>
> (1) Serve as a convenient breakpoint handle in the debugger,
> perhaps
>      as a kind of centralized this_cannot_ever_happen() function.

I suppose, but that doesn't really have anything to do with what a purity. Any function could be a point to break in the debugger.

> (2) conditionally_die(conditions);

Depending on what you mean by conditionally die, yes, that's legit. Errors can be thrown from pure functions (even strongly pure functions), and the spec specifically allows a pure function to terminate the program (so calling exit should be legit, though I'm not sure if it's actually marked as pure).

> (3) Sleep for some run-time-computable length of time.

This doesn't really make sense. It _might_ make sense for a weakly pure function to do so via a function argument, but once we're talking strongly pure functions, this doesn't make sense at all. At that point, we're talking functional purity. The same input is supposed to give the exact same output, and the compiler is free to optimize out calls to the pure function when it's called multiple times with the same arguments. So, relying on anything to do with timing simply wouldn't work, and sleeping in a strongly pure function just doesn't make sense. It's questionable as to whether it even makes sense in a weakly pure one. Regardless, right now, it certainly isn't legal, because there is no sleep function marked as pure in druntime.

> (4) Yield the thread so other threads can take execution priority.
>
> (5) Yield the entire process so other processes can take execution
>      priority.

These both have basically the same problem as sleeping. They may no sense for strongly pure functions and questionable sense for weakly pure ones and are not currently allowed in pure functions.

> (6) Wait for an external trigger (perhaps a hardware interrupt,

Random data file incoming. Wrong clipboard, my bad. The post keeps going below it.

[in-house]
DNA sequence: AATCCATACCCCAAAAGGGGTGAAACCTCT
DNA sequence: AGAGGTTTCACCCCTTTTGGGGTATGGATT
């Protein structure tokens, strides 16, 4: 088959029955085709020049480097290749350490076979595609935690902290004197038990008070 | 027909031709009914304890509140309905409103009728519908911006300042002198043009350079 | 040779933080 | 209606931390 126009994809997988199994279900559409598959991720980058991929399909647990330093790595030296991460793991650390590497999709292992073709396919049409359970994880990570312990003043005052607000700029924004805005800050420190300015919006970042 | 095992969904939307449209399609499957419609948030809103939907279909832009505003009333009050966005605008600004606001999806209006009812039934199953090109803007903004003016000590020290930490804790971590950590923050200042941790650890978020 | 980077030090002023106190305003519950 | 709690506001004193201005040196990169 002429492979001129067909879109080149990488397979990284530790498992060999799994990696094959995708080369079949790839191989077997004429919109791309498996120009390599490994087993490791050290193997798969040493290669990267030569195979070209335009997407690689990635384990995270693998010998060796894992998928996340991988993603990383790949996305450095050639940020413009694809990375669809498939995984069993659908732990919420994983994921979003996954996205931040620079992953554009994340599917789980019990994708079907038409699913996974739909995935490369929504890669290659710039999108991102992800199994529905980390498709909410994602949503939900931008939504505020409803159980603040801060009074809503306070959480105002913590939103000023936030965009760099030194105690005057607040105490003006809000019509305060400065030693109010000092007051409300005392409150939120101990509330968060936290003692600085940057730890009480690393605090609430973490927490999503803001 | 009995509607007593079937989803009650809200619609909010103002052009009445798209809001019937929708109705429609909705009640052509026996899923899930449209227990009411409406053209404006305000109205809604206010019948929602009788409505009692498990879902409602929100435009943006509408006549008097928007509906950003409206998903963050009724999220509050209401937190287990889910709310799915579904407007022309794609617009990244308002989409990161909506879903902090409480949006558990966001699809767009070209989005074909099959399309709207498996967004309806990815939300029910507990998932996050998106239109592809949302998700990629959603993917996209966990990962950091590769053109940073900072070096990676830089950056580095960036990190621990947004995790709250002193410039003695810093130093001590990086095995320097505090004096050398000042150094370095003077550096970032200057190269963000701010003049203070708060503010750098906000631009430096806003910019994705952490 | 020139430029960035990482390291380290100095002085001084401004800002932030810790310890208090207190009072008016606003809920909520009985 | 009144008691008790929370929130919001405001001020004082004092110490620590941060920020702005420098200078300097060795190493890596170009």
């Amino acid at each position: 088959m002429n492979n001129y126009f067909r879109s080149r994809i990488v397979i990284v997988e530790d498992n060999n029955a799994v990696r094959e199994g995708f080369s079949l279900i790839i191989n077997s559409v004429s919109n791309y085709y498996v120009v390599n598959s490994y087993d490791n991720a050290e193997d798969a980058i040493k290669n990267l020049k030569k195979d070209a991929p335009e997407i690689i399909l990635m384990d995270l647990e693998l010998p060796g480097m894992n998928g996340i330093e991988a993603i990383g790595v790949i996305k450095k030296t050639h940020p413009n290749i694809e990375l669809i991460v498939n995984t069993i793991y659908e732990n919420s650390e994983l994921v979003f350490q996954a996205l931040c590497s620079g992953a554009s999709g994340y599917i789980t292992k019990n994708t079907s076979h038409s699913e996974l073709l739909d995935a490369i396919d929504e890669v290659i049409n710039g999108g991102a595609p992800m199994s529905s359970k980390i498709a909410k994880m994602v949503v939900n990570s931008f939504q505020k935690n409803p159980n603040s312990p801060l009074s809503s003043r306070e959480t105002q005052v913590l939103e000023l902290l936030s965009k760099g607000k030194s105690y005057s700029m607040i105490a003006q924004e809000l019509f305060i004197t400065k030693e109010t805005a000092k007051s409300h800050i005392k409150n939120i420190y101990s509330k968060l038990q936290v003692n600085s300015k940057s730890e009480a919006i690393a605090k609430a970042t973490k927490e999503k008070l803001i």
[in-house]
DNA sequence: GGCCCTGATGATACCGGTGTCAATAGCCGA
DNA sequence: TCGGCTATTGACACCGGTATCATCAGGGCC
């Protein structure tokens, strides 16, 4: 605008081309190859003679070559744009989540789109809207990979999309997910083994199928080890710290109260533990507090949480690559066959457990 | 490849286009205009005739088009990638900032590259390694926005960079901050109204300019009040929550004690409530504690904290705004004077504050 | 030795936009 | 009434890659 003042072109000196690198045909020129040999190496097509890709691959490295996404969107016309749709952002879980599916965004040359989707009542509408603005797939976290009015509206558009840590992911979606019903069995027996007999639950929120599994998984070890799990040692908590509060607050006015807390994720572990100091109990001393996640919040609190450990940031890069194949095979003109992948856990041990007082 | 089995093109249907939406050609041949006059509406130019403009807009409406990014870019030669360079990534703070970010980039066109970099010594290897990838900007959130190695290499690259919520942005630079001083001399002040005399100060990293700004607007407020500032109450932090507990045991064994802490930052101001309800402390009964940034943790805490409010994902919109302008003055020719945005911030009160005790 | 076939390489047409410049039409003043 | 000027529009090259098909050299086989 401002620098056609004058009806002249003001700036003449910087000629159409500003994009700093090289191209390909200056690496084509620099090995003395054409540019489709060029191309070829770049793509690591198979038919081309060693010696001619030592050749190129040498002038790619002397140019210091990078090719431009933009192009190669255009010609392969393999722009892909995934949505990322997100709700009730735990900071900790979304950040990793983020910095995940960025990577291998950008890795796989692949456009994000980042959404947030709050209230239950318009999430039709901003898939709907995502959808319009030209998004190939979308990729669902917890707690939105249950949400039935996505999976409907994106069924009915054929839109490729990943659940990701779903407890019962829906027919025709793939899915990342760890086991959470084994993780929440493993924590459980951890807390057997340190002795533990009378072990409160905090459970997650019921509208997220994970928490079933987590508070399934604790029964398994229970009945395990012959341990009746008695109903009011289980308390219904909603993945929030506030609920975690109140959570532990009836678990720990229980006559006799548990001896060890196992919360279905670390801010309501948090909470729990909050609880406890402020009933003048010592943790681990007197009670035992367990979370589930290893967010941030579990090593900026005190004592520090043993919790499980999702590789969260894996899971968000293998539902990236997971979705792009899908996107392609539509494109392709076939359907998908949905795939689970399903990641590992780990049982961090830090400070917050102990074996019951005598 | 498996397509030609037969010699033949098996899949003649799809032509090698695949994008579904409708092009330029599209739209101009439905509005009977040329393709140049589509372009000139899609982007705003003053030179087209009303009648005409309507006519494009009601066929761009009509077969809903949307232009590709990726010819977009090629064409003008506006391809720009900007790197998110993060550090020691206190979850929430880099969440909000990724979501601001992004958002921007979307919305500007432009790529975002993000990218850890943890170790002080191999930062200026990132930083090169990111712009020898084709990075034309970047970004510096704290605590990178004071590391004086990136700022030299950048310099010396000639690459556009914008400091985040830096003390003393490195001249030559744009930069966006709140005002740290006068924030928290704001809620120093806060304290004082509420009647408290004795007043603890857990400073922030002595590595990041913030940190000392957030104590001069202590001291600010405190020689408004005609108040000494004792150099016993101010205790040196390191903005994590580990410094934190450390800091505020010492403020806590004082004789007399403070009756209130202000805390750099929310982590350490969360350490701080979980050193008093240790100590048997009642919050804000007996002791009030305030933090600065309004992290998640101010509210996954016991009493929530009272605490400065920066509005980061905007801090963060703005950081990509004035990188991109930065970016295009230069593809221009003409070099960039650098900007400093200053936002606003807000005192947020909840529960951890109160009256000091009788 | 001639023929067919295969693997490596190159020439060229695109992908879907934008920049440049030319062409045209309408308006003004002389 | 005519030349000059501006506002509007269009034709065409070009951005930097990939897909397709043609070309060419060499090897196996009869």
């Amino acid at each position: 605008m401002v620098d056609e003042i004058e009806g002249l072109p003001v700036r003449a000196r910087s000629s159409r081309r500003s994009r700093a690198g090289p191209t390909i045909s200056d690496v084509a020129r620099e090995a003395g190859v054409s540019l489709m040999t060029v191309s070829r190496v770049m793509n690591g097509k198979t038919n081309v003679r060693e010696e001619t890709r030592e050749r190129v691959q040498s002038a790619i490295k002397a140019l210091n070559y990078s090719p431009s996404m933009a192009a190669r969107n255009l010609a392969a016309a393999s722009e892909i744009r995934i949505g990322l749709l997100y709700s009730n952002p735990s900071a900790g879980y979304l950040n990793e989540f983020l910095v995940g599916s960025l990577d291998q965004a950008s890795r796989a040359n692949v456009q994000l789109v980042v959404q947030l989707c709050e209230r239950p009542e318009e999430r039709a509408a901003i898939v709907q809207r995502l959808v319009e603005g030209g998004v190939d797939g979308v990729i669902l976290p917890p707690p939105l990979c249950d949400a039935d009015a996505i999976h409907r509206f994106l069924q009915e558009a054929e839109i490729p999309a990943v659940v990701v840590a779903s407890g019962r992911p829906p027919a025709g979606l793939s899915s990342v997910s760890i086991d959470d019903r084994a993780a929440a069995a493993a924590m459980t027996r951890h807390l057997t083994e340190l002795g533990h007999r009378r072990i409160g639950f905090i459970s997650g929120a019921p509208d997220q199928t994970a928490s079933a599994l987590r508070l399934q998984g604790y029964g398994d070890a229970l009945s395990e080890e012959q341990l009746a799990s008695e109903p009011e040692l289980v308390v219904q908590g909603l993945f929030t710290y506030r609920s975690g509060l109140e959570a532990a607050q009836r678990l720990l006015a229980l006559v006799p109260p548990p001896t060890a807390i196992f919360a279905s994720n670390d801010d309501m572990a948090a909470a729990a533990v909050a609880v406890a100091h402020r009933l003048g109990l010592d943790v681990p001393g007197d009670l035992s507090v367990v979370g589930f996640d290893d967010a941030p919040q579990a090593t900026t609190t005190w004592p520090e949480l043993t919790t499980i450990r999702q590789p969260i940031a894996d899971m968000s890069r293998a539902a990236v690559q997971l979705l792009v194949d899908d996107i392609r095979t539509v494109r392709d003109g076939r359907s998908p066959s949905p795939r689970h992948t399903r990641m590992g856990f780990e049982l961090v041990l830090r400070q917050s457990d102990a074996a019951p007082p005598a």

> for
>      instance).

This definitely does not sound legit. It explicit depends on the OS state, which is the sort of thing that's generally banned in pure functions.

> (7) Invoke a pass of garbage collection.

This, however, would probably be legit for the same reasons that new and malloc are considered pure. Certainly, most of core.memory.GC is either marked as pure or /* FIXME pure */, and given that GC.free is already pure, having GC.collect be pure would make sense.

> My point here is that when considering what functions do, mutating
> memory is only part of the story.  Control of time and other
> resources
> can be a critical part of overall program execution, and you
> don't want
> the compiler assuming it can ignore such aspects.

Conceptually, it makes no sense to be doing any of that sort of thing in a strongly pure function, because at that point, we're really talking functional purity. The same input is supposed to give the same output, and while it's debatable whether timing is part of that, it would have to at least be taking the same actions given the same input. And if the compiler has to worry about how the timing of a pure function affects the program, then it could _never_ elide a call to a pure function, which would defeat one of the main reasons that the feature was introduced in the first place. So, I'm inclined to think that anything with regards to timing has no business in a pure function.

- Jonathan M Davis

December 23, 2016
On Friday, 23 December 2016 at 11:11:09 UTC, Jonathan M Davis wrote:
> Conceptually, it makes no sense to be doing any of that sort of thing in a strongly pure function, because at that point, we're really talking functional purity.

I understand your points.  I had been thinking about purity purely
from the standpoint of external mutation, since that's what the TDPL
discussion emphasizes, and neglected to consider possible compiler
optimizations (hoisting calls out of loops, for instance).  That
sort of thing would definitely mess with all of the examples I had
proposed.
December 23, 2016
On Friday, December 23, 2016 14:12:54 Observer via Digitalmars-d wrote:
> On Friday, 23 December 2016 at 11:11:09 UTC, Jonathan M Davis
>
> wrote:
> > Conceptually, it makes no sense to be doing any of that sort of thing in a strongly pure function, because at that point, we're really talking functional purity.
>
> I understand your points.  I had been thinking about purity purely
> from the standpoint of external mutation, since that's what the
> TDPL